The Supreme Court has recently held that a doctor or surgeon cannot assure that the outcome of any surgery would be beneficial. The decision was held in response to a case between Dr SK Jhunjhunwala vs Mrs Dhanwanti Kumar.
The appellant, Dr Jhunjhunwala, a doctor by profession had been practising medicine in Calcutta since 1969. In 1996, the complainant felt a pain in her abdomen and consulted the doctor who diagnosed stones in her gall bladder and then performed a laparoscopy and an open surgery to remove her gallbladder. Subsequently, the complainant filed a complaint under the Consumer Protection Act, 1986, against the doctor claiming compensation for loss, mental suffering and pain suffered by her after the surgery. The complaint was that the doctor had been negligent because he performed general surgery on her gallbladder while she had only given consent to have the laparoscopy surgery. While the District Consumer Forum and the State Commission did not find merit in the complaint, the National Consumer Disputes Redressal Commission, New Delhi reversed the findings and found the doctor guilty of medical negligence and awarded compensation of ₹200,000.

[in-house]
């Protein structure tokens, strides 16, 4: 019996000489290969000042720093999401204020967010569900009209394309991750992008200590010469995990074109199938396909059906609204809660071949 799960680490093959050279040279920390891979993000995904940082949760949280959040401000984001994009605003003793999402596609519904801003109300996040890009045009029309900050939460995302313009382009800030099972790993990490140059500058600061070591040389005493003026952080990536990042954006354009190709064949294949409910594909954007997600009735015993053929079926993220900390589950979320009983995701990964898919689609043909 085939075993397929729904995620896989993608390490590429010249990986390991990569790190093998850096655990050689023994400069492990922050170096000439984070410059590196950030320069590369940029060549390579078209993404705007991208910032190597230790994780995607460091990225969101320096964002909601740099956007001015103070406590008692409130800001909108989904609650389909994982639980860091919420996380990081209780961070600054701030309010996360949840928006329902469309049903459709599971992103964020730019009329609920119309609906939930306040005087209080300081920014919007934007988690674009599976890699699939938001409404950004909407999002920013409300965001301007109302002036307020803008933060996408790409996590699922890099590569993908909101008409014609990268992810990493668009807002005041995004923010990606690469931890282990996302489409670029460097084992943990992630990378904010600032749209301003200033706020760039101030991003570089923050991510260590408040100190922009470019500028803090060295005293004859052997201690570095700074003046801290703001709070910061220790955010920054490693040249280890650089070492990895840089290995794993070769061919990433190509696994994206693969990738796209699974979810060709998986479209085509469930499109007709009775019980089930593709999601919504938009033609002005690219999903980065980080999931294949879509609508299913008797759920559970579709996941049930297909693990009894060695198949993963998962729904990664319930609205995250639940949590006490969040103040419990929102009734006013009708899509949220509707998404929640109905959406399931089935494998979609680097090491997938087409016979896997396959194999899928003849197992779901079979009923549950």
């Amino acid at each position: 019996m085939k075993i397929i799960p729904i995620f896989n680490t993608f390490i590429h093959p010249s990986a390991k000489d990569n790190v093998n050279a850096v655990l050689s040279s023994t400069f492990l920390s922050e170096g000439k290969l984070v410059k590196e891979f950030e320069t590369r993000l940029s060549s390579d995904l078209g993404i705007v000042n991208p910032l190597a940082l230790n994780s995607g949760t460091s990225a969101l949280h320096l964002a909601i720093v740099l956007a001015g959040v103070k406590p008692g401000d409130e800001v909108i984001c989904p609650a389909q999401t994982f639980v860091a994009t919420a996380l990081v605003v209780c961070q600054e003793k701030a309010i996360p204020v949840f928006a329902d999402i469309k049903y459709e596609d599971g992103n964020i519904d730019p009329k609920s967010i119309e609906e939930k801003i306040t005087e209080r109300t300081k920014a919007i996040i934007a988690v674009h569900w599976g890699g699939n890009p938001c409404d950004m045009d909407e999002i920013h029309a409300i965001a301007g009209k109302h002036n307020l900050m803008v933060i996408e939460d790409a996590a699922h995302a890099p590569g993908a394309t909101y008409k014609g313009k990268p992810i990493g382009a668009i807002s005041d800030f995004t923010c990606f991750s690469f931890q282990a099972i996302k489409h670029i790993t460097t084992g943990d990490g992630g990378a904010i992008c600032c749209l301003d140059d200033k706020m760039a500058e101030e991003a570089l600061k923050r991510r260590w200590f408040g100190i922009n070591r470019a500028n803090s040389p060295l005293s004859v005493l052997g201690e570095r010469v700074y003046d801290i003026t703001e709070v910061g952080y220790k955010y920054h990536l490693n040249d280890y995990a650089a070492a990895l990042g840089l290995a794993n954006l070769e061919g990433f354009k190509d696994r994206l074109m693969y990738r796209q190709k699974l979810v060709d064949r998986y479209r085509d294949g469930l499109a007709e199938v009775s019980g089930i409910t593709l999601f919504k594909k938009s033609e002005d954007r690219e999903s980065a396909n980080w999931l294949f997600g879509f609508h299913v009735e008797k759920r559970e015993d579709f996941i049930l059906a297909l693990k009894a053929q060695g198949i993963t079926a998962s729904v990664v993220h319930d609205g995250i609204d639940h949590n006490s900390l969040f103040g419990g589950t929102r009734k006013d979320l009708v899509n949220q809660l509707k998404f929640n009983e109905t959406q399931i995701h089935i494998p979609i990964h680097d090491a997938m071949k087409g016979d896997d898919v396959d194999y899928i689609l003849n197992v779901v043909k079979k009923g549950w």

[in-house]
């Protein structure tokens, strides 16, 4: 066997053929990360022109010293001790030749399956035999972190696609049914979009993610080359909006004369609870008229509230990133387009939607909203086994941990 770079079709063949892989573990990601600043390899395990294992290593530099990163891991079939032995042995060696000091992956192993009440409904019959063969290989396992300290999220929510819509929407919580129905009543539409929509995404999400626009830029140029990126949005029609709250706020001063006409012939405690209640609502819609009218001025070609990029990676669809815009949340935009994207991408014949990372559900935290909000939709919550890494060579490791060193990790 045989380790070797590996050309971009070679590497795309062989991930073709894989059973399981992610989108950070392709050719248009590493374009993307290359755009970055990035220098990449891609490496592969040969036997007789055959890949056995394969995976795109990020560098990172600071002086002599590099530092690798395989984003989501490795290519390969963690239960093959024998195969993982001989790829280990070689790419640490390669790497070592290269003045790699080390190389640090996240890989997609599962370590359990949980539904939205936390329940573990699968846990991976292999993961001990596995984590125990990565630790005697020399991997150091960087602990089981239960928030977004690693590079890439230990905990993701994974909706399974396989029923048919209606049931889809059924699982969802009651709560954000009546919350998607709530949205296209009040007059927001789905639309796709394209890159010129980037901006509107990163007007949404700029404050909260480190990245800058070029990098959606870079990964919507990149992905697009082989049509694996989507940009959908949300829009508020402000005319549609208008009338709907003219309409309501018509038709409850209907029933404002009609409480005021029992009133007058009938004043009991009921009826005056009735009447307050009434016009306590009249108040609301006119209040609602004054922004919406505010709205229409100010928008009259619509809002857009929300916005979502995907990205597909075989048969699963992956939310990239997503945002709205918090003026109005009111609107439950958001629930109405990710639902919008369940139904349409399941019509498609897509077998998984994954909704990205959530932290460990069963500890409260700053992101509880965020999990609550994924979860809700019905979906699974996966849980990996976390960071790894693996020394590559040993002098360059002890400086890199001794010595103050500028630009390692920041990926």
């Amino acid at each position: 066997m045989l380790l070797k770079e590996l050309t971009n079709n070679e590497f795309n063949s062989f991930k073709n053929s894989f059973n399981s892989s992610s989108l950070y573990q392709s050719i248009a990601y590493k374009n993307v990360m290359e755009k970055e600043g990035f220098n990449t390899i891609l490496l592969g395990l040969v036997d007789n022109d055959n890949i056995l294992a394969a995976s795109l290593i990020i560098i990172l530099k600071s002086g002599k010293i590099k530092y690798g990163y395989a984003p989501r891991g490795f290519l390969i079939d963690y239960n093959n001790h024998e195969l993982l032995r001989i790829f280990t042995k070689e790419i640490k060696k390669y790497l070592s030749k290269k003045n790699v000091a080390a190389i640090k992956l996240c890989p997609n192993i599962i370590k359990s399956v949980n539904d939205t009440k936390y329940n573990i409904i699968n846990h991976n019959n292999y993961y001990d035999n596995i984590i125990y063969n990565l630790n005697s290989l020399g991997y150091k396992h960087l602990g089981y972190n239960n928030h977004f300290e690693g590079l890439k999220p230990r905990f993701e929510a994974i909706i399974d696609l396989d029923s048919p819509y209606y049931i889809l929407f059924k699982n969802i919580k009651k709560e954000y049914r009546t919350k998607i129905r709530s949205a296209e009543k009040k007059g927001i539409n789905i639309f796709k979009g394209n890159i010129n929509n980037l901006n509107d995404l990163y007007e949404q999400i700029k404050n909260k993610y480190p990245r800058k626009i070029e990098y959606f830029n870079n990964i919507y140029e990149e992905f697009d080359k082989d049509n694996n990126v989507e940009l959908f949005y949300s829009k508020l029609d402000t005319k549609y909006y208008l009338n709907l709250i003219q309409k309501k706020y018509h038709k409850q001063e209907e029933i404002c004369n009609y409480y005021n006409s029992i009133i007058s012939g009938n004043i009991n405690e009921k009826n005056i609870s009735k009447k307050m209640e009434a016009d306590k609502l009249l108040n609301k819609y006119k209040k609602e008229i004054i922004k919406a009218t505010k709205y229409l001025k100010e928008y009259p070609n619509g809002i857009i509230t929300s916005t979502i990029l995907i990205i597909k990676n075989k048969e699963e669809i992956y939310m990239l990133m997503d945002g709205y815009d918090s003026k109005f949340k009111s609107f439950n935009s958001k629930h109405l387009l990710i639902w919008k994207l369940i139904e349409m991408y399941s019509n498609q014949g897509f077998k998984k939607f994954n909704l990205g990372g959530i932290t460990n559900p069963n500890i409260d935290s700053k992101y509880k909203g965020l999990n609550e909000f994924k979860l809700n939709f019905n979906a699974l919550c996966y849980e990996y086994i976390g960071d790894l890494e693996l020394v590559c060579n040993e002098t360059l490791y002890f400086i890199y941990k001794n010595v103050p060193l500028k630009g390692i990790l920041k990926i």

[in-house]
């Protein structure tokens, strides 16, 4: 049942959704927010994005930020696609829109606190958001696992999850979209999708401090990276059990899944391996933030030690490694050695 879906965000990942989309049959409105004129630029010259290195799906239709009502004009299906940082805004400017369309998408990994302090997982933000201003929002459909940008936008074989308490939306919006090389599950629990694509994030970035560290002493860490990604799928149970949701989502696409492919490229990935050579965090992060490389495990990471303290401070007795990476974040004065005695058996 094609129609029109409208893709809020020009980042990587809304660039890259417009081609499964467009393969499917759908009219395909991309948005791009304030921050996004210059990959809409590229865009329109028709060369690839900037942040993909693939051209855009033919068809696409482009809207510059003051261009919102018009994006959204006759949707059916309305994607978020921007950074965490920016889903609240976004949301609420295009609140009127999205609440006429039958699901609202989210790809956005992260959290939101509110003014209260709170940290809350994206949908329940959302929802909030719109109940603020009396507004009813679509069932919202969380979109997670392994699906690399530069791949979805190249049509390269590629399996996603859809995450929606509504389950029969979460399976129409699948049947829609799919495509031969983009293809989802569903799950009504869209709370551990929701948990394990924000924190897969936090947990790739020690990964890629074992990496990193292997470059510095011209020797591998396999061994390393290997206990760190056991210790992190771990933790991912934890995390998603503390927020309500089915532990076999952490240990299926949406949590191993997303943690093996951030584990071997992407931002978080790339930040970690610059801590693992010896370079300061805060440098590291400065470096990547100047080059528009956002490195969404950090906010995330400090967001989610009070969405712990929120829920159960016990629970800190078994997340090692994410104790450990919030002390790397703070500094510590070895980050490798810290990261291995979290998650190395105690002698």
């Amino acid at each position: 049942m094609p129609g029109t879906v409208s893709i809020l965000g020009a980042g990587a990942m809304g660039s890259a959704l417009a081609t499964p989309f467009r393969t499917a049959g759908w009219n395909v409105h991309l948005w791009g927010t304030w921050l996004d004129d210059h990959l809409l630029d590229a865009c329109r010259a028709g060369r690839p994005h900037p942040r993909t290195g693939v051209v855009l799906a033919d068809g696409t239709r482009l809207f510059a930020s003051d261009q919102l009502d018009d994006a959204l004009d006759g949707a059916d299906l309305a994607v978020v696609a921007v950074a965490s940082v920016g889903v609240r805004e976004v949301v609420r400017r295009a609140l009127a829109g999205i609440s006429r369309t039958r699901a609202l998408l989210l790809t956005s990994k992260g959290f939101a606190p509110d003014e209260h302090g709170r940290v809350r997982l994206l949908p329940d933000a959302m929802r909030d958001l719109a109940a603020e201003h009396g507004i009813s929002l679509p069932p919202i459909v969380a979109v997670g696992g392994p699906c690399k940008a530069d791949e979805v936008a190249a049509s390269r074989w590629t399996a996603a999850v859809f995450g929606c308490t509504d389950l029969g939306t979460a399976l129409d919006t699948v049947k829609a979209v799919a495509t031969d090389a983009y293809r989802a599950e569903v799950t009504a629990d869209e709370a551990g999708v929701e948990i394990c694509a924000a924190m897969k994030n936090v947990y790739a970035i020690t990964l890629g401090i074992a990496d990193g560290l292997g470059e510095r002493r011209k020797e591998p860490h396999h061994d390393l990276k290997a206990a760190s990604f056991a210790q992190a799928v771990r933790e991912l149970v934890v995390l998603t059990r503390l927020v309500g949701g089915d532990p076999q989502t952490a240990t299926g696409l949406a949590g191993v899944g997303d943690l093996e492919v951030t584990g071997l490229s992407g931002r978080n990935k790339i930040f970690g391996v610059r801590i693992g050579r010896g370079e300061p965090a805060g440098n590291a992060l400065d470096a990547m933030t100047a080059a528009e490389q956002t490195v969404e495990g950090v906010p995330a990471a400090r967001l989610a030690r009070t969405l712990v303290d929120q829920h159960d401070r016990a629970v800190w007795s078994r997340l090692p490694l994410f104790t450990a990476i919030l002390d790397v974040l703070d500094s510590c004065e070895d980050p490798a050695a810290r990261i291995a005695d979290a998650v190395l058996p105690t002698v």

Following that, the supreme court was confronted with a question as to how and by which principle, the court decides on the issue of negligence of a doctor and hold him liable for medical negligence.
The court held that a professional might be held liable for negligence either if they do not possess the requisite skills that they claimed to have, or they don’t exercise the skill which they have. On the issue of consent, the court said that where an additional procedure, though unauthorized, is necessary to save the life or the health of a patient, it is unreasonable to delay such unauthorized procedure until the patient regains consciousness and makes a decision. The fact that a defendant charged with negligence acted in accordance with the general and approved practice is enough to clear him of the charge.
While referring to the judgements, the court said that the human body is like a highly complex machine and a doctor could not assure full recovery of a patient. The only assurance that such a professional can give or can be understood to have given by implication is that he is possessed of the requisite skill in that branch of the profession which they are practising and while undertaking the performance of the task entrusted to them, they would be exercising their skill with reasonable competence, court added.


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